design: the last of the letterpress newspapers


The Saguache Crescent


Call it coincidence.  Call it fate.  Or, maybe just dumb luck.  But when B. and I stopped in a sleepy little ranching town in southwestern Colorado last week, we were hoping for a decent lunch.  What we got was much, much more.  Because the town of Saguache (pronounced Su-watch), Colorado is full of a cast of characters, and we were lucky enough to meet a few.  After a simple, but delightful diner lunch (tomatoes AND jalepenõs on grilled cheese? yes, please!), we walked over to one of only a few places occupied and/or open on their small main street.  Run by a former Manhattanite, R. schooled us on the ‘industry’ (he laughed when B. used that word to ask what the main source of income is in these parts) and inhabitants of this scenic little town.  Hint: Cows play a starring role in the economy.  Seeing stars in B.’s eyes, he also cautioned that it might not be the best place for a couple of mid-30′s city folk to relocate, unless we were willing for big changes, not the least of upping the age of our social circle by a few decades… and, diminishing the size of it quite significantly.  The 500+ population of Saguache would be quite a change from metropolitan Chicago.  When R. asked what we did, though, he got stars in his eyes when I mentioned that I did some letterpress printing in addition to graphic design.  “Immediately after leaving here,” he said, “walk over to the bright building kiddie corner from here.  I won’t tell you more.  Just go- you’ll be amazed.”

Who could resist a mysterious deployment like that?  We walked over to the little yellow shop (I actually had noticed ‘PRESS’ signs in the window on our way to the diner and was already planning a walk by, but I don’t know if I would have walked right in).  Bells chiming as we opened the door, we were greeted by the two biggest Linotype machines I’ve ever seen.  Ok, I’ve never actually seen ANY Linotype machines in person before, but these were certainly bigger than I’d envisioned.  And, with hot lead cauldrons and gas pipes coming out the sides, they were more than a little intimidating.  The owner, Dean Coombs, is a third-generation newspaperman and uses these machines (plus a printing press in the back of the overflowing shop) to typeset and print one of only two remaining newspapers to be produced in this way (the other one, he mentioned, was also in CO, but I can’t remember the name of the town…didn’t know I should bring a notepad and camera with me to lunch!*).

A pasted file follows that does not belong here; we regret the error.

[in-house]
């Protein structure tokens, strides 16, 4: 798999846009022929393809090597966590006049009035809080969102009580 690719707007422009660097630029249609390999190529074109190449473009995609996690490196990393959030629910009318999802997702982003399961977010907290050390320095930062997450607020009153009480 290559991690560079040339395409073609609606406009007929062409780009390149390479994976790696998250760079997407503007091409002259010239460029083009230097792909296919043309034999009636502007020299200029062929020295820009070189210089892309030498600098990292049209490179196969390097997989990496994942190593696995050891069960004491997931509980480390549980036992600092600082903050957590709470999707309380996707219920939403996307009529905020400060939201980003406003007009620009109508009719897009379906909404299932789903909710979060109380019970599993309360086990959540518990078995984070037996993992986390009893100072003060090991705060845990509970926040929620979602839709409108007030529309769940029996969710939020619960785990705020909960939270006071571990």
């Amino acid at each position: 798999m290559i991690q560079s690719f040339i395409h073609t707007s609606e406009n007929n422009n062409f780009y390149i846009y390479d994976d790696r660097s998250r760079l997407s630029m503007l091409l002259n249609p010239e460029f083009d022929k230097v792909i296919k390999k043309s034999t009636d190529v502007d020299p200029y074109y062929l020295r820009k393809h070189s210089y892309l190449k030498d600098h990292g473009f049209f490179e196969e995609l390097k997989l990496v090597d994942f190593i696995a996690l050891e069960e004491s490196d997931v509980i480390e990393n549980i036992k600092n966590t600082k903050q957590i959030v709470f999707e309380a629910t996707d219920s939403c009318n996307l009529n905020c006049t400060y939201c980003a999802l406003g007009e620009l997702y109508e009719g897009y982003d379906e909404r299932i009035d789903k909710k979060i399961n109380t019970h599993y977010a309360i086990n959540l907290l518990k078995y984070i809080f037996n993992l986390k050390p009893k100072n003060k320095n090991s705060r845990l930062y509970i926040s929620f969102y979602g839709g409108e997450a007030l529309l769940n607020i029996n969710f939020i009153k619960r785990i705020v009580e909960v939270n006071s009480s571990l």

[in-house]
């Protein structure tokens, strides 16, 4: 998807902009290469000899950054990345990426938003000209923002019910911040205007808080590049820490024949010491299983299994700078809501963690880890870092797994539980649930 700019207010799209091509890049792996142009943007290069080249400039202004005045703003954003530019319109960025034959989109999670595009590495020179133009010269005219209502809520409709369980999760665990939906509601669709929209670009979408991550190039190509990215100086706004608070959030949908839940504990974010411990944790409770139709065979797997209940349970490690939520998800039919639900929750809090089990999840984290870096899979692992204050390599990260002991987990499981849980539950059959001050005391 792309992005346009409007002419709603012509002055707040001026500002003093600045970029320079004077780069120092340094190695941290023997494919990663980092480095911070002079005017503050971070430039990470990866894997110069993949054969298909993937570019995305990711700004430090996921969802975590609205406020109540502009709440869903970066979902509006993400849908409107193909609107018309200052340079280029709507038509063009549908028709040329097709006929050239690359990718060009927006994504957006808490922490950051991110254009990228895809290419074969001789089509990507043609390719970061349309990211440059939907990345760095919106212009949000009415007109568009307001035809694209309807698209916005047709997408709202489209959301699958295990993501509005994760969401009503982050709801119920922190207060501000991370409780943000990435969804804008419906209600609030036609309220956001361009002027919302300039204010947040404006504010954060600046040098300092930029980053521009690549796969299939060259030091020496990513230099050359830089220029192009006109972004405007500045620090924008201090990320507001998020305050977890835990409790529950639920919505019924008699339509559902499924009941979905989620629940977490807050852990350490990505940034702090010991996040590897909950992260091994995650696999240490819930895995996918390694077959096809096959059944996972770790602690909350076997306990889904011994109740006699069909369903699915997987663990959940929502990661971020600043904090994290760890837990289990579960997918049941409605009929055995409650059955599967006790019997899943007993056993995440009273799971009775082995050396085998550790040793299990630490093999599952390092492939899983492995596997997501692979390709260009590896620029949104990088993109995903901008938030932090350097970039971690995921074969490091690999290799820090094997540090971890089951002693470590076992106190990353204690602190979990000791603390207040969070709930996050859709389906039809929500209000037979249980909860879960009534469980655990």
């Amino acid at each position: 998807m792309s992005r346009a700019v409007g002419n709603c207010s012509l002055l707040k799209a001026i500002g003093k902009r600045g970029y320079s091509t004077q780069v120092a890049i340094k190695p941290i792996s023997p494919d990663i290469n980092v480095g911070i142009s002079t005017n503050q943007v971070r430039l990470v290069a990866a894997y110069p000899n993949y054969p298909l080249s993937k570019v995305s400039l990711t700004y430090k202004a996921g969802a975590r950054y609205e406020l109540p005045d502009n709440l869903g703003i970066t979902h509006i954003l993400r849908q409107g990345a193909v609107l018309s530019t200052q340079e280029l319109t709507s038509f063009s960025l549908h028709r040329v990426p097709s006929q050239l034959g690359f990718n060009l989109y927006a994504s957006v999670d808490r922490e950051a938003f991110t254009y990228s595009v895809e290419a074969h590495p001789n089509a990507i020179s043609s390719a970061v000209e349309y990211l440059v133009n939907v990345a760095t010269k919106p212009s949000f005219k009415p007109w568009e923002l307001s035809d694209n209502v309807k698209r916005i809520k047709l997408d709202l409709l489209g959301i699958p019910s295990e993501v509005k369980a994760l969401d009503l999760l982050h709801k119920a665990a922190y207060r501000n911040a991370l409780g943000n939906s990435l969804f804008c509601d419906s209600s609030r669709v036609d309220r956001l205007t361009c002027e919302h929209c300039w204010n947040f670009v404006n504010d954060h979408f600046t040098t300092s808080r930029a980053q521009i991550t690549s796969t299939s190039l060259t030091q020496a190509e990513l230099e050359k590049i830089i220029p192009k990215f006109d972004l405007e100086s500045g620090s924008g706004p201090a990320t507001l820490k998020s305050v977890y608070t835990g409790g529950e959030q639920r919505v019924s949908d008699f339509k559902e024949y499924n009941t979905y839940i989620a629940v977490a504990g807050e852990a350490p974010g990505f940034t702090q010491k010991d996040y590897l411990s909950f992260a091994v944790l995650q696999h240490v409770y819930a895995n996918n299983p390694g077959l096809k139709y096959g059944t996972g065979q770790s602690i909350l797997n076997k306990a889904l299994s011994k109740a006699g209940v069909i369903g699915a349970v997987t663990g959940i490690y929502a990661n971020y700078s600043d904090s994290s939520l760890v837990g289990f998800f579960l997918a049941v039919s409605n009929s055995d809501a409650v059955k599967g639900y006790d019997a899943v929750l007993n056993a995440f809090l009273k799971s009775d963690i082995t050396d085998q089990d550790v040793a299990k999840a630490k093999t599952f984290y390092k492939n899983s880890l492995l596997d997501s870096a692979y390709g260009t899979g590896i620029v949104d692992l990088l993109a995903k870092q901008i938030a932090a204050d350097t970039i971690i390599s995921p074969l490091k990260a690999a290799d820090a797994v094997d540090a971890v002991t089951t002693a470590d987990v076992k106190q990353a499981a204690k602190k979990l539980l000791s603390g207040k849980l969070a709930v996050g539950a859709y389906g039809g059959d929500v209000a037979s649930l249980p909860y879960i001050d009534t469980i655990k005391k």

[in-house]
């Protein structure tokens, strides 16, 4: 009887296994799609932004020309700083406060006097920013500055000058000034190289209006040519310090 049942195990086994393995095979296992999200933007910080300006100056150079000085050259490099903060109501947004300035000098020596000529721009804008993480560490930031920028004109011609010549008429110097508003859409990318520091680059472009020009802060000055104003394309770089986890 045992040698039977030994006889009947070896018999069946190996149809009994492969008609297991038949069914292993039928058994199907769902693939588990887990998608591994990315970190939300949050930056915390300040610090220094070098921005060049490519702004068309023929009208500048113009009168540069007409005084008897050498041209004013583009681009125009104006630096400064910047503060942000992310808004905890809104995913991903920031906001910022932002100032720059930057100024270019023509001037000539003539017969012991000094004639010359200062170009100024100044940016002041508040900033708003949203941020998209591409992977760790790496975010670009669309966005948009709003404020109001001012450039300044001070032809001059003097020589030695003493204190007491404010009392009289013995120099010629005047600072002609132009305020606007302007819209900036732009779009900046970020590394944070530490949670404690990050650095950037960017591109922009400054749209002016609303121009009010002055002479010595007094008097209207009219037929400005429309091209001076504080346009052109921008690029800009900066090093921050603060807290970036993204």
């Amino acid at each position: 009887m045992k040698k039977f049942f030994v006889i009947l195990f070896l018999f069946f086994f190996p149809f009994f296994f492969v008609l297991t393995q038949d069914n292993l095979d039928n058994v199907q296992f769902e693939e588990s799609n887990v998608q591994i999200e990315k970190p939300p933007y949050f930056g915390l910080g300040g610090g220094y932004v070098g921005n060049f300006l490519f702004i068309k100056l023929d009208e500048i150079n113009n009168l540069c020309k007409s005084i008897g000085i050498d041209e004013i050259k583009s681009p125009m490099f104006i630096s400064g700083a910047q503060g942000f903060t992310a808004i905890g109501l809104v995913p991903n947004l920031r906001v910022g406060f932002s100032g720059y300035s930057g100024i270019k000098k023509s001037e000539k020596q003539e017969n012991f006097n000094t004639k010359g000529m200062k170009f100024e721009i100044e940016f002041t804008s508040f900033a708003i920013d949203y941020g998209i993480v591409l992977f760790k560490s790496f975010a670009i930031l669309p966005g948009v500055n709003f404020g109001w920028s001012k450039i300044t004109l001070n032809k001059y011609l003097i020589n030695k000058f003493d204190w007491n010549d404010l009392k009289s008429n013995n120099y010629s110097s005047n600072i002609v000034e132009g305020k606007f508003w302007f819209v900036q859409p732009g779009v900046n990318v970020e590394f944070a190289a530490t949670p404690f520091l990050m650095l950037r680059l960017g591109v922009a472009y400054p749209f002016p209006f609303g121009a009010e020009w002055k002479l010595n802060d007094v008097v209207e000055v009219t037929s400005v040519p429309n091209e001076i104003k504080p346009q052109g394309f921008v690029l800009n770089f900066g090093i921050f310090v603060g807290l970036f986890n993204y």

Dean offered us a tour of his overflowing shop, full of lead slugs, metal type and an assortment of letterpress printers and parts, including the 1897 electric Lee Flatbed Press in the very back that he uses to print the paper. Each two-sided broadsheet is hand-fed one at a time into the printer.  Printing this way is time consuming, as any printer knows, and the thought of setting and printing for a two-sided paper each week makes my back ache.  Dean mentioned that some estimates of the time that it takes were also under-estimated in articles about him online (but, of course, I can’t remember how long he said it actually takes to print them!  Again, the lack of a notepad…).

The newspaper is by subscription only, and goes out to about 700 households every week, mostly the residents of Saguache, I assume, since people bring in their own articles and announcements for print directly to The Saguache Crescent.  Dean, after all, is a newspaper printer not an editor.  He reluctantly will help with wording, but clearly prefers that people bring in their own article or snippet written, proofed and ready to be typeset.  Something that Dean didn’t mention, but that I found online after our visit is that he only prints ‘good news,’ a rule that his mother settled on many moons ago.  Enough bad news can be found everywhere else, but not at The Saguache Crescent!


*MORE INFORMATION on The Saguache Crescent and the Linotype:

I found this slideshow that features a number of images of Dean and the inside of The Saguache Crescent, and explains some of the process of typesetting a newspaper in this time-forgotten way.

For more detailed information on the Linotype machine itself (I needed a primer on how the slugs are actually created after visiting the shop), see this link, or check out Wikipedia.

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